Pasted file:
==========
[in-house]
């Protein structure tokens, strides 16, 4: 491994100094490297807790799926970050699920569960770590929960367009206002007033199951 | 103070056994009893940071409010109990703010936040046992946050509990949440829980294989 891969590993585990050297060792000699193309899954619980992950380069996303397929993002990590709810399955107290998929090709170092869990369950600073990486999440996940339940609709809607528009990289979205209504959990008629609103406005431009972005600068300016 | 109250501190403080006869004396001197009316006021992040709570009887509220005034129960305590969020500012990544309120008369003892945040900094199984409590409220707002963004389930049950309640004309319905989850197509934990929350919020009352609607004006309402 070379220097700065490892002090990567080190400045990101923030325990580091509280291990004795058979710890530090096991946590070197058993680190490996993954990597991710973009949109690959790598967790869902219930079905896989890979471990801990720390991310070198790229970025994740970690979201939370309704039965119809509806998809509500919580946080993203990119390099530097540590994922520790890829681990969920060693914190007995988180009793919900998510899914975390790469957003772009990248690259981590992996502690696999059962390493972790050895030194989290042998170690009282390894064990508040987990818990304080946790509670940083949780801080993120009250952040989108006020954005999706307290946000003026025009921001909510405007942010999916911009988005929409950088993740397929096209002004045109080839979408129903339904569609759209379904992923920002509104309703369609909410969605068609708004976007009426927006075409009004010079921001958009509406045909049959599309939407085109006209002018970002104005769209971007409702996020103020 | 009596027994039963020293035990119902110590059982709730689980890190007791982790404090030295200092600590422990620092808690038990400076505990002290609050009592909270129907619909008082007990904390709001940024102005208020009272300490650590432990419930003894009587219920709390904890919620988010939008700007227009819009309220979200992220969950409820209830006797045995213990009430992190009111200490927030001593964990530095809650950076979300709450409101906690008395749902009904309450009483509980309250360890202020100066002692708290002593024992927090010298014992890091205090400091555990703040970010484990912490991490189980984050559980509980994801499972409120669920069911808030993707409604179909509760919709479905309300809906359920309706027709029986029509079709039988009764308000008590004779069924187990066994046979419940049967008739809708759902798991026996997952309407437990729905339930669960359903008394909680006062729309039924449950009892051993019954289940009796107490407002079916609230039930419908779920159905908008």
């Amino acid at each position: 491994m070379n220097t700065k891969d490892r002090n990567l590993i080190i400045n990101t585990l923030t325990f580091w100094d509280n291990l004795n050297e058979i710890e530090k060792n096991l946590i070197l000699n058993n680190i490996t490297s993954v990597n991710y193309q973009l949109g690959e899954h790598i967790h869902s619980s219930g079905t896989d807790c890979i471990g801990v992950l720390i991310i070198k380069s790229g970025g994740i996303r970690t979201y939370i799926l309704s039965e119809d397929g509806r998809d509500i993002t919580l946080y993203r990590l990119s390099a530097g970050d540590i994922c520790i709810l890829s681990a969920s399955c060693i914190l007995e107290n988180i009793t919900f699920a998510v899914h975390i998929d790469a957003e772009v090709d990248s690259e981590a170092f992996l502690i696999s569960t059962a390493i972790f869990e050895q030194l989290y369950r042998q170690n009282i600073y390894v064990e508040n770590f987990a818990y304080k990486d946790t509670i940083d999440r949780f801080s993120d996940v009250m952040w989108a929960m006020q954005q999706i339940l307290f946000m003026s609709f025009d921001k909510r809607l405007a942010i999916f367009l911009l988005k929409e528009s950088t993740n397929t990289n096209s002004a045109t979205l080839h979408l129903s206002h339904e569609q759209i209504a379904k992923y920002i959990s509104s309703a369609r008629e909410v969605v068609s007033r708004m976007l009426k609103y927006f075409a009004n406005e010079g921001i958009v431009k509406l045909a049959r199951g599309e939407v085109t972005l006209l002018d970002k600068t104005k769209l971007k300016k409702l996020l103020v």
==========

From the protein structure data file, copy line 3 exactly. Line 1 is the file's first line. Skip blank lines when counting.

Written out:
């Amino acid at each position: 491994m070379n220097t700065k891969d490892r002090n990567l590993i080190i400045n990101t585990l923030t325990f580091w100094d509280n291990l004795n050297e058979i710890e530090k060792n096991l946590i070197l000699n058993n680190i490996t490297s993954v990597n991710y193309q973009l949109g690959e899954h790598i967790h869902s619980s219930g079905t896989d807790c890979i471990g801990v992950l720390i991310i070198k380069s790229g970025g994740i996303r970690t979201y939370i799926l309704s039965e119809d397929g509806r998809d509500i993002t919580l946080y993203r990590l990119s390099a530097g970050d540590i994922c520790i709810l890829s681990a969920s399955c060693i914190l007995e107290n988180i009793t919900f699920a998510v899914h975390i998929d790469a957003e772009v090709d990248s690259e981590a170092f992996l502690i696999s569960t059962a390493i972790f869990e050895q030194l989290y369950r042998q170690n009282i600073y390894v064990e508040n770590f987990a818990y304080k990486d946790t509670i940083d999440r949780f801080s993120d996940v009250m952040w989108a929960m006020q954005q999706i339940l307290f946000m003026s609709f025009d921001k909510r809607l405007a942010i999916f367009l911009l988005k929409e528009s950088t993740n397929t990289n096209s002004a045109t979205l080839h979408l129903s206002h339904e569609q759209i209504a379904k992923y920002i959990s509104s309703a369609r008629e909410v969605v068609s007033r708004m976007l009426k609103y927006f075409a009004n406005e010079g921001i958009v431009k509406l045909a049959r199951g599309e939407v085109t972005l006209l002018d970002k600068t104005k769209l971007k300016k409702l996020l103020v």